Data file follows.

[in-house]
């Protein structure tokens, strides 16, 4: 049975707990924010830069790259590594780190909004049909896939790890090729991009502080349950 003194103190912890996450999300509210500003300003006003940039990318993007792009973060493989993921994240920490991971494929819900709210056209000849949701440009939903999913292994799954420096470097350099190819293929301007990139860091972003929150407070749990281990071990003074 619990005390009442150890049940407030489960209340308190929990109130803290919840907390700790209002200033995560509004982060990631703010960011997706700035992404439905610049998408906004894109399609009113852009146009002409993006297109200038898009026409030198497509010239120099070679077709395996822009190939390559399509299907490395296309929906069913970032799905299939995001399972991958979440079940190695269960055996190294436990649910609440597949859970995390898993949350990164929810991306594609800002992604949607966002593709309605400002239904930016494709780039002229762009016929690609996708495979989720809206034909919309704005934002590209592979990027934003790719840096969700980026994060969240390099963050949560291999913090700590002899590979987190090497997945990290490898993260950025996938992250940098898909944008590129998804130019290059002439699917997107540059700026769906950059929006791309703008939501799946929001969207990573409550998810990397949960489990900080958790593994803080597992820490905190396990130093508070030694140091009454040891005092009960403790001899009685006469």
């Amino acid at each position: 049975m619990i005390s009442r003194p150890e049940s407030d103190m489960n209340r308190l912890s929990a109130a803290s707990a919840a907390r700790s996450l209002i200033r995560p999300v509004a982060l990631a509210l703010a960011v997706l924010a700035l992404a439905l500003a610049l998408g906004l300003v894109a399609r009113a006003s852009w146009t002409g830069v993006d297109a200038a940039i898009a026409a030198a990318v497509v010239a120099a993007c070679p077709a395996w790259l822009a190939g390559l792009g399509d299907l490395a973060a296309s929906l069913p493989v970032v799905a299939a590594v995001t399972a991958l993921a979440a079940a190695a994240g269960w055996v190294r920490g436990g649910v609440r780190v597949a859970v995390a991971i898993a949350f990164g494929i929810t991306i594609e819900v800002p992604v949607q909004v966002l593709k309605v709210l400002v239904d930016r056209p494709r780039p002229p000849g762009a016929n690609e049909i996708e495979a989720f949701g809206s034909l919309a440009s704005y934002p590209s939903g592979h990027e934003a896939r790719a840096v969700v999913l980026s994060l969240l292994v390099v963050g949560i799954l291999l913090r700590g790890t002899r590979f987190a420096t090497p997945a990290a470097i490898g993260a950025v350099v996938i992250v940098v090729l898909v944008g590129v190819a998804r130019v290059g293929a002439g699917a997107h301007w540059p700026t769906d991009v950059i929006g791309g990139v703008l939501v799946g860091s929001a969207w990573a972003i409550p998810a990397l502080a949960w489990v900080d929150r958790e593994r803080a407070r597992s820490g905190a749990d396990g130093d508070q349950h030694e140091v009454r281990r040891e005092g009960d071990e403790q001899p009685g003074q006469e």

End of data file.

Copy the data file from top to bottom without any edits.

[in-house]
């Protein structure tokens, strides 16, 4: 049975707990924010830069790259590594780190909004049909896939790890090729991009502080349950 003194103190912890996450999300509210500003300003006003940039990318993007792009973060493989993921994240920490991971494929819900709210056209000849949701440009939903999913292994799954420096470097350099190819293929301007990139860091972003929150407070749990281990071990003074 619990005390009442150890049940407030489960209340308190929990109130803290919840907390700790209002200033995560509004982060990631703010960011997706700035992404439905610049998408906004894109399609009113852009146009002409993006297109200038898009026409030198497509010239120099070679077709395996822009190939390559399509299907490395296309929906069913970032799905299939995001399972991958979440079940190695269960055996190294436990649910609440597949859970995390898993949350990164929810991306594609800002992604949607966002593709309605400002239904930016494709780039002229762009016929690609996708495979989720809206034909919309704005934002590209592979990027934003790719840096969700980026994060969240390099963050949560291999913090700590002899590979987190090497997945990290490898993260950025996938992250940098898909944008590129998804130019290059002439699917997107540059700026769906950059929006791309703008939501799946929001969207990573409550998810990397949960489990900080958790593994803080597992820490905190396990130093508070030694140091009454040891005092009960403790001899009685006469």
């Amino acid at each position: 049975m619990i005390s009442r003194p150890e049940s407030d103190m489960n209340r308190l912890s929990a109130a803290s707990a919840a907390r700790s996450l209002i200033r995560p999300v509004a982060l990631a509210l703010a960011v997706l924010a700035l992404a439905l500003a610049l998408g906004l300003v894109a399609r009113a006003s852009w146009t002409g830069v993006d297109a200038a940039i898009a026409a030198a990318v497509v010239a120099a993007c070679p077709a395996w790259l822009a190939g390559l792009g399509d299907l490395a973060a296309s929906l069913p493989v970032v799905a299939a590594v995001t399972a991958l993921a979440a079940a190695a994240g269960w055996v190294r920490g436990g649910v609440r780190v597949a859970v995390a991971i898993a949350f990164g494929i929810t991306i594609e819900v800002p992604v949607q909004v966002l593709k309605v709210l400002v239904d930016r056209p494709r780039p002229p000849g762009a016929n690609e049909i996708e495979a989720f949701g809206s034909l919309a440009s704005y934002p590209s939903g592979h990027e934003a896939r790719a840096v969700v999913l980026s994060l969240l292994v390099v963050g949560i799954l291999l913090r700590g790890t002899r590979f987190a420096t090497p997945a990290a470097i490898g993260a950025v350099v996938i992250v940098v090729l898909v944008g590129v190819a998804r130019v290059g293929a002439g699917a997107h301007w540059p700026t769906d991009v950059i929006g791309g990139v703008l939501v799946g860091s929001a969207w990573a972003i409550p998810a990397l502080a949960w489990v900080d929150r958790e593994r803080a407070r597992s820490g905190a749990d396990g130093d508070q349950h030694e140091v009454r281990r040891e005092g009960d071990e403790q001899p009685g003074q006469e």